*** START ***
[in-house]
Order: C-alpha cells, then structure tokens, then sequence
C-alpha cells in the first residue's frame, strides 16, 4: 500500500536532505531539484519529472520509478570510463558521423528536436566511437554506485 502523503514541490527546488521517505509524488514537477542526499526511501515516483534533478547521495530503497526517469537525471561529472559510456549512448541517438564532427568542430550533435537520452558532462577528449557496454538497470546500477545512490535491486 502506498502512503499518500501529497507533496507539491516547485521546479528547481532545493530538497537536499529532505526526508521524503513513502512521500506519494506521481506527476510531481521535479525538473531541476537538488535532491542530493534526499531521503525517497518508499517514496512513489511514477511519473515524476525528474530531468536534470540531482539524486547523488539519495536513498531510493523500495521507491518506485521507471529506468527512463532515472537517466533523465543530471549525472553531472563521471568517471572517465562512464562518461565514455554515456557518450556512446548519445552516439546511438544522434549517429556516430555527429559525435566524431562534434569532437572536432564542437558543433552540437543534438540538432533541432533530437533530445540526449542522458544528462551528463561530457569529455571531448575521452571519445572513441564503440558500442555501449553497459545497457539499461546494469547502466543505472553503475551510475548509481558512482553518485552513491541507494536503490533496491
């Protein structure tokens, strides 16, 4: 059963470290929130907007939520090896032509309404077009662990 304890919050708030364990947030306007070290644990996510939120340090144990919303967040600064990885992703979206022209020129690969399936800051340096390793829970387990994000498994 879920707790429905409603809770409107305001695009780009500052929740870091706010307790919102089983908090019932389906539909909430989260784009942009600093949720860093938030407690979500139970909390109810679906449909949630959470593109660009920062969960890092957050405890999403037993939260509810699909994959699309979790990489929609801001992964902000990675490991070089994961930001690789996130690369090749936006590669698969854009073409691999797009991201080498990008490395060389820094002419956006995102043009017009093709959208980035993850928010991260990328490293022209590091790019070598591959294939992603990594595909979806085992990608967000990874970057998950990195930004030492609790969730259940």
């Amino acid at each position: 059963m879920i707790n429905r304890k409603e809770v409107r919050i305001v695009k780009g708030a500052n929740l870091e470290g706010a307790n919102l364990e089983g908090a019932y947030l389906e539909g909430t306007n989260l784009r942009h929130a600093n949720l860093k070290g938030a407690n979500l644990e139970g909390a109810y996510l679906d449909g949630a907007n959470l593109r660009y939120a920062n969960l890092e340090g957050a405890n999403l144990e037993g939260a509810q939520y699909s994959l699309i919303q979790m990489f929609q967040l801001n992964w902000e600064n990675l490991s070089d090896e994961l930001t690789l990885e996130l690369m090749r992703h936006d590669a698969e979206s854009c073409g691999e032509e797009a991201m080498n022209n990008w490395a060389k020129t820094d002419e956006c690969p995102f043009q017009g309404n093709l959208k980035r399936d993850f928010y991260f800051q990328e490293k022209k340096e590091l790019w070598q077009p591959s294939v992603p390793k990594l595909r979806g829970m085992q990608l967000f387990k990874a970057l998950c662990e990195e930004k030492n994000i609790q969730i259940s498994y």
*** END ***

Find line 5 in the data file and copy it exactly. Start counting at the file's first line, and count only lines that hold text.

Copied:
């Amino acid at each position: 059963m879920i707790n429905r304890k409603e809770v409107r919050i305001v695009k780009g708030a500052n929740l870091e470290g706010a307790n919102l364990e089983g908090a019932y947030l389906e539909g909430t306007n989260l784009r942009h929130a600093n949720l860093k070290g938030a407690n979500l644990e139970g909390a109810y996510l679906d449909g949630a907007n959470l593109r660009y939120a920062n969960l890092e340090g957050a405890n999403l144990e037993g939260a509810q939520y699909s994959l699309i919303q979790m990489f929609q967040l801001n992964w902000e600064n990675l490991s070089d090896e994961l930001t690789l990885e996130l690369m090749r992703h936006d590669a698969e979206s854009c073409g691999e032509e797009a991201m080498n022209n990008w490395a060389k020129t820094d002419e956006c690969p995102f043009q017009g309404n093709l959208k980035r399936d993850f928010y991260f800051q990328e490293k022209k340096e590091l790019w070598q077009p591959s294939v992603p390793k990594l595909r979806g829970m085992q990608l967000f387990k990874a970057l998950c662990e990195e930004k030492n994000i609790q969730i259940s498994y």